There are two key elements that make up much of the technology that powers our world.
The first is software-driven — algorithms, operating systems, and low-level functions to control the flow of data, regulate heat and do other on-chip/near-chip housekeeping functions.
The other piece is the hardware, which includes memories, storage, various types of processors, on-chip networks, and a variety of other components and IP.
Semiconductor manufacturing is essential tradecraft, a critical hardware component of high-performance electronics. Found in everything from smartphones to guided missiles.
Today, the technology trade war has taken an unexpected turn as we enter the year of 2021, with a semiconductor shortage is taking hold across the world.
Amon is just one of several semiconductor leaders warning of the shortages, which is hitting the automobile manufacturing industry the hardest.
Bloomberg reports that, “carmakers appear in direst straits and have spurred the U.S. and German governments to come to their aid.”
General Motors “was forced to mothball three North American plants and Ford Motor Company is bracing for a 20 percent drop in near-term output.”
It adds that, “chip shortages are expected to wipe out $61 billion of sales for automakers alone.”
While the news continues to discuss coronacircus content, a number of supply chains continue to break down across the world. This time, it isn’t food supplies that are affected, with a new economic frontier being eroded.
The reason as to why this is happening may surprise many.
A new type of digital arms race is currently underway.
THE NEW ARMS RACE
In the early days of the COVID-19 pandemic, manufacturers of electronics and vehicles first drastically cut back their demand for chips, but then reversed course and demand skyrocketed.
One factor adding to the problem is chip stockpiling. Under the threat of U.S. sanctions, Huawei Technologies began hoarding components. In 2020, Chinese imports of “chips of all kinds climbed to almost $380 billion.” In response, Apple and other rivals began their own hoarding.
“There’s a chip stockpiling arms race,” said Drop co-founder and chief product officer Will Bright, whose company uses custom chips in headphones and keyboards.
This new international problem highlights manufacturing reliance on outsourcing chip production to companies such as Taiwan Semiconductor Manufacturing Company (TSMC).
Top electronic brands do not manufacture their own chips but procure them from TSMC, which controls around half of the worldwide chip-making market, ahead of both Samsung and Intel.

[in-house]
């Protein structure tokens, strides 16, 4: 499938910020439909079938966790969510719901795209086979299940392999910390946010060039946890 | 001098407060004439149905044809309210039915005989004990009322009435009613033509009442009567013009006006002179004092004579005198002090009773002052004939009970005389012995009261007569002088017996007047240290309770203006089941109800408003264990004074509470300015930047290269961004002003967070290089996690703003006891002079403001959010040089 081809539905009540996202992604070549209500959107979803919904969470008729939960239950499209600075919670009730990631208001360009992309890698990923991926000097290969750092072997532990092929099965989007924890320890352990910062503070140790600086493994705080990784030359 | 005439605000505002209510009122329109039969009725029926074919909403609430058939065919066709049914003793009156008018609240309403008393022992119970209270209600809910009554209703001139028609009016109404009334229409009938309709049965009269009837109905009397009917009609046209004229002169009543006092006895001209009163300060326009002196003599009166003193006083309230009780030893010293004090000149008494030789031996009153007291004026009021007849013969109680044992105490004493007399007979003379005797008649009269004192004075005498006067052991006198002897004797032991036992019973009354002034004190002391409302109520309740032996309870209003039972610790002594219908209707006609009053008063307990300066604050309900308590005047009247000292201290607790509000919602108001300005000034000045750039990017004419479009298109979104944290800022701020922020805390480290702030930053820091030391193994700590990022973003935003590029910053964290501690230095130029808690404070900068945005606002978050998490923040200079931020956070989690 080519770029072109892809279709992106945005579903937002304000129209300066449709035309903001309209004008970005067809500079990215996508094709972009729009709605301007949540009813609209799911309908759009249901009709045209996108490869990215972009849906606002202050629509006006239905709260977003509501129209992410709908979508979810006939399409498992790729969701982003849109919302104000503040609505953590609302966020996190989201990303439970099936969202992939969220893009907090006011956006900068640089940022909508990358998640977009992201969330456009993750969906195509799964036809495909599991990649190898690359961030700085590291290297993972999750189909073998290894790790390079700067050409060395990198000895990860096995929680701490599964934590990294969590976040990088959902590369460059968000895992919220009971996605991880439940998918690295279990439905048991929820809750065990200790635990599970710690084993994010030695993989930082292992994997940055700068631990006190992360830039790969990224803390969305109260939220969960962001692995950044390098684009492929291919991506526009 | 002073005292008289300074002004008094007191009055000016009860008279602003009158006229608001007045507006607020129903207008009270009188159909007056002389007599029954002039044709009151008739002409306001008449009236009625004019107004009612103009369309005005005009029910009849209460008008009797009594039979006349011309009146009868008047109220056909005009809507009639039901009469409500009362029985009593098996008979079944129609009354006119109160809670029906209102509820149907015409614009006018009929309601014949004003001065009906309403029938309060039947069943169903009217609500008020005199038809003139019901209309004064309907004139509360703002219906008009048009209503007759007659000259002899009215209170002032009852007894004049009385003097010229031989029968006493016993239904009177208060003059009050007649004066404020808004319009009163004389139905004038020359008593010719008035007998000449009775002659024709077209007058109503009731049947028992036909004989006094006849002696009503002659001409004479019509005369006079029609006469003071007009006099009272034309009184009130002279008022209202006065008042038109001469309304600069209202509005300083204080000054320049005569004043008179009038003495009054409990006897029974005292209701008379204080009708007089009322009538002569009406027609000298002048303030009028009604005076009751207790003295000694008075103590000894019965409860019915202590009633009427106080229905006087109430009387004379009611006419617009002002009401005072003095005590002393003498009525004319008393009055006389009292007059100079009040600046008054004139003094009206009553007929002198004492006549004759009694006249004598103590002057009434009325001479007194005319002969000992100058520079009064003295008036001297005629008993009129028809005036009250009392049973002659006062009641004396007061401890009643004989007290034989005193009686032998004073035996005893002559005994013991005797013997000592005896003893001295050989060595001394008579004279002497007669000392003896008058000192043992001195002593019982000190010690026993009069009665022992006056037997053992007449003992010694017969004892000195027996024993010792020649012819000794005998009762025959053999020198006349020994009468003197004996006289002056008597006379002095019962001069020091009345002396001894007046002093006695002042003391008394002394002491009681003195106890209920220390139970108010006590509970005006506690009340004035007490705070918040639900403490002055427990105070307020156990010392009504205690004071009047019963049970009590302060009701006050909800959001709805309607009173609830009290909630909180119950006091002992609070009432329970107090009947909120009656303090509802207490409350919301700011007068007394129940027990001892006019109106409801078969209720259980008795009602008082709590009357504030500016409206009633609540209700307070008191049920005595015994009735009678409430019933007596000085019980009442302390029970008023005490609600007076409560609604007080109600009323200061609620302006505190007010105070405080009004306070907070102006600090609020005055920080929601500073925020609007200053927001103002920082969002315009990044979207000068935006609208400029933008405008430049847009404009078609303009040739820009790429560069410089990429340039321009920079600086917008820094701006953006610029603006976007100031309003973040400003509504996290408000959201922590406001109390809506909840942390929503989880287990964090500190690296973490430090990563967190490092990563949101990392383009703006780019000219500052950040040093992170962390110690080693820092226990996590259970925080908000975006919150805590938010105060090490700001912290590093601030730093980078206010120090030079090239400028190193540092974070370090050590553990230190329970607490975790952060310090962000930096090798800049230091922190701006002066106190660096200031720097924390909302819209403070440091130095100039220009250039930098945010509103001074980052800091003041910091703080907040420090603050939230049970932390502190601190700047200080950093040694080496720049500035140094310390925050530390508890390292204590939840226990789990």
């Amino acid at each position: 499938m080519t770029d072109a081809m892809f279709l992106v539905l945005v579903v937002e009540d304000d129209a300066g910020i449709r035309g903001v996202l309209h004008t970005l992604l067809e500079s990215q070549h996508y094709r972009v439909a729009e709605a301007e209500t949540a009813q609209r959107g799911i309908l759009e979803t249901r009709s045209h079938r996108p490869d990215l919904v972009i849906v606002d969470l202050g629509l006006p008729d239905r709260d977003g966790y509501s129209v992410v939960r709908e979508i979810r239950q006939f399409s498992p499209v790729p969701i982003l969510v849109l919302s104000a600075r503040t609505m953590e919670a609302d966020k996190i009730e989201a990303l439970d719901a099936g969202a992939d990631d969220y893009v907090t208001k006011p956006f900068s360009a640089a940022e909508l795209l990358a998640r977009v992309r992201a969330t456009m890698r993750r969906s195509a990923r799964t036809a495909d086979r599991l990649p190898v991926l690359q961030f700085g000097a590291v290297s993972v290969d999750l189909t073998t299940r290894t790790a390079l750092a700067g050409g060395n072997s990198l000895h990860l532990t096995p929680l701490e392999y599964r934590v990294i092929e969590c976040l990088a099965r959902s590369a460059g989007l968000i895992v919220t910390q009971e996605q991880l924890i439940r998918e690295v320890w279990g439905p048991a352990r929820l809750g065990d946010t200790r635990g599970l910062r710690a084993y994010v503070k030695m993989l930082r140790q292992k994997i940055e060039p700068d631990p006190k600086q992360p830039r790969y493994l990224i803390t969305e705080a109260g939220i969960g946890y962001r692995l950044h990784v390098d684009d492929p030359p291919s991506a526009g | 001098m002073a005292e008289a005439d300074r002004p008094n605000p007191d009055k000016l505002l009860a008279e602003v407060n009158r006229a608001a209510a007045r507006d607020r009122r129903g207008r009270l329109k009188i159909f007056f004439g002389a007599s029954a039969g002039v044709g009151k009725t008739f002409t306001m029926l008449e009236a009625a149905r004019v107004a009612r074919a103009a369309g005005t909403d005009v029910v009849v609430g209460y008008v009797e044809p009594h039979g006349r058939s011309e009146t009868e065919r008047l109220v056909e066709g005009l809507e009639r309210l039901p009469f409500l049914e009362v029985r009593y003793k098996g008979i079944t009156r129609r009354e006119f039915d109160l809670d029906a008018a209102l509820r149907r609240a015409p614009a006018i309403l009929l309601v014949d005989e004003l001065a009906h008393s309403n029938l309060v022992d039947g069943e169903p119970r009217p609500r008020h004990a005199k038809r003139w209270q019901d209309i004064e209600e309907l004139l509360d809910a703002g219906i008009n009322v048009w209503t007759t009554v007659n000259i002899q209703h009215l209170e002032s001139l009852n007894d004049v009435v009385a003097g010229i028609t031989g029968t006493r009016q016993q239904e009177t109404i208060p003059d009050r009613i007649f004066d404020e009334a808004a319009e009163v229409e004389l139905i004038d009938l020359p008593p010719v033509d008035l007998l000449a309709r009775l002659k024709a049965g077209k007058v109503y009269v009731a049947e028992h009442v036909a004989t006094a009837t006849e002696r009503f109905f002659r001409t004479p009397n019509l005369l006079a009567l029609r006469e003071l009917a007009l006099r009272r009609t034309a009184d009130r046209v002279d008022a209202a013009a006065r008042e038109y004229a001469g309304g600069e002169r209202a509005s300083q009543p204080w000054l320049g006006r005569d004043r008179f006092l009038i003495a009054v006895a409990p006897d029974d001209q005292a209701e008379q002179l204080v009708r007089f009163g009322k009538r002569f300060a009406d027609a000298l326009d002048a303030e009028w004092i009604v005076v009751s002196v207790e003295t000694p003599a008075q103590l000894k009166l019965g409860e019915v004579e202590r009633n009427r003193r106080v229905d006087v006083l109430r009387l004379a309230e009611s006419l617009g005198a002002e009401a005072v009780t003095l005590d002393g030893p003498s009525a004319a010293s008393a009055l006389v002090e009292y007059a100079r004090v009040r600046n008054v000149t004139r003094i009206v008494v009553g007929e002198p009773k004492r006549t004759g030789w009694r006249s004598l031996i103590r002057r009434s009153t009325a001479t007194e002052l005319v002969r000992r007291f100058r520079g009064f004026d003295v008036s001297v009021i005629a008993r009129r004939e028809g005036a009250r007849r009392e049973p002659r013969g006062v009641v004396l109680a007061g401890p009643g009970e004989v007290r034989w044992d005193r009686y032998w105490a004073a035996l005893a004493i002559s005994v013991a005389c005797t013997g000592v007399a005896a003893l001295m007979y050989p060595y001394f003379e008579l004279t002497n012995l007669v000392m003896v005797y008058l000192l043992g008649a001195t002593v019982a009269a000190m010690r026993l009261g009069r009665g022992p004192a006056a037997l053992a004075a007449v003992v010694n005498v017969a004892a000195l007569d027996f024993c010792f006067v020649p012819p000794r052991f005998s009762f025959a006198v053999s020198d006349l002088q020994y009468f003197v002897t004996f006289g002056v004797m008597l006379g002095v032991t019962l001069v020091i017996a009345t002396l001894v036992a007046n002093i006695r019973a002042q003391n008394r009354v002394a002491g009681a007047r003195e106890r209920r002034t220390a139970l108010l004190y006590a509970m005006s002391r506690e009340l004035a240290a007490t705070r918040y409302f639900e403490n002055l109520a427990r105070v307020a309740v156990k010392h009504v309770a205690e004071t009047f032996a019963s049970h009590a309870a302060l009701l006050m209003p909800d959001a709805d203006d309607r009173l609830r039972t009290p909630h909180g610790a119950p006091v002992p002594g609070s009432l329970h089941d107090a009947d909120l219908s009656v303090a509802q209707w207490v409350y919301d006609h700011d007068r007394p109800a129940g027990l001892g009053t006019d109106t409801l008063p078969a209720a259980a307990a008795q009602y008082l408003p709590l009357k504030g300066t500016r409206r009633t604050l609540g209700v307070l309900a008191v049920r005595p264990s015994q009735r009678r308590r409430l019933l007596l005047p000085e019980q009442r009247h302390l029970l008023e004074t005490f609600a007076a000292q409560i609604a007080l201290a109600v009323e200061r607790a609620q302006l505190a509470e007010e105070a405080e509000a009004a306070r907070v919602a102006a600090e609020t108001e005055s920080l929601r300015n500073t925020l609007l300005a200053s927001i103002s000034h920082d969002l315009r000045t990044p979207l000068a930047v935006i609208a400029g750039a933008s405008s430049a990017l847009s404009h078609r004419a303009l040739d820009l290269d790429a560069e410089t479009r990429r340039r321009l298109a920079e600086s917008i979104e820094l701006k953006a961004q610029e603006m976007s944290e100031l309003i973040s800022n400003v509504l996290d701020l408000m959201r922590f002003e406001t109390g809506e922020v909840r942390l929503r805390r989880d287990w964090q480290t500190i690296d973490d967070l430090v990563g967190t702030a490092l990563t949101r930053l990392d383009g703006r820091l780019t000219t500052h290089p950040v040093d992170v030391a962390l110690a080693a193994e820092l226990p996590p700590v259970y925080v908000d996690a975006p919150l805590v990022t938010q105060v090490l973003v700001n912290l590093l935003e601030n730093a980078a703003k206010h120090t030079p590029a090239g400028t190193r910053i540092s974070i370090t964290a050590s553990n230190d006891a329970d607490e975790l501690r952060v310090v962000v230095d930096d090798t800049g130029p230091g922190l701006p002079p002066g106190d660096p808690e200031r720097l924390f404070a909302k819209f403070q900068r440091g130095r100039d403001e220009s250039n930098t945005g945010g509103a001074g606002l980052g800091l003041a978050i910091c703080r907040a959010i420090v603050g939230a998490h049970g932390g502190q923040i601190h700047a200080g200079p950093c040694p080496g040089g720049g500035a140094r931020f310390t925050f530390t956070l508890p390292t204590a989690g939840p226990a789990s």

TSMC reported that, “customers have been accumulating more inventory than normal to hedge against uncertainties.” The hoarding has made it very difficult for “smaller-volume buyers such as the makers of cars and gaming consoles.”
Why are major tech companies stockpiling chips to cause worldwide shortages?
This pivotal position at the center of the global semiconductor trade has drawn sharper focus ever since China and the US renewed trade hostilities, as both superpowers attempt to assure their own supply of precious semiconductors while politicking around the other.
In a tech-driven world, the consequences of these shortages is expected to escalate, and it isn’t just the automobile manufacturing industries that are at risk.
Almost all types of technology are reliant on semiconductors.
OTHER INDUSTRIES HIT
Demand for these chips has soared during the coronavirus pandemic, as people snapped up games consoles, laptops and TVs to help get through lockdowns.
Meanwhile, MinebeaMitsumi — a vital supplier to the transport and electronics industries — suggested shortages may plague even more sectors, including aviation.”
“Demand is springing up everywhere at a faster-than-expected pace,” said chief executive Yoshihisa Kainuma. “Airlines around the world are scrapping old aircraft to slim down their balance sheet. And people’s desire to travel will explode after the pandemic.”
Apple revealed that sales of new high-end devices were hemmed in by a shortage of components, while Europe’s NXP Semiconductors and Infineon Technologies have both indicated the constraints are no longer confined to autos.
“The virus pandemic, social distancing in factories, and soaring competition from tablets, laptops and electric cars are causing some of the toughest conditions for smartphone component supply in many years,” said Strategy Analytics analyst Neil Mawston.
He estimates prices for key smartphone components, including chipsets and displays, have risen as much as 15 percent in the past three to six months.
Biden administration officials, along with Qualcomm and Corning executives and the Semiconductor Industry Association, are planning to meet with their Taiwanese counterparts and the island’s top industry representatives, including TSMC.
On one hand, it is good to see the tech-industry that rules over our lives be disrupted in such a way that may bring them back down to earth.
On the other, it seems as if there is a calculated attempt to short the market and ensure that the digital trade war is heavily influenced. This isn’t good.
Remember, the Great Reset Agenda is focused heavily around the digital revolution.
I think back to when Vint Cerf, a “father of the internet” and director of Google, said we will one day go through a ‘digital dark age’.
Do they know something we don’t know?
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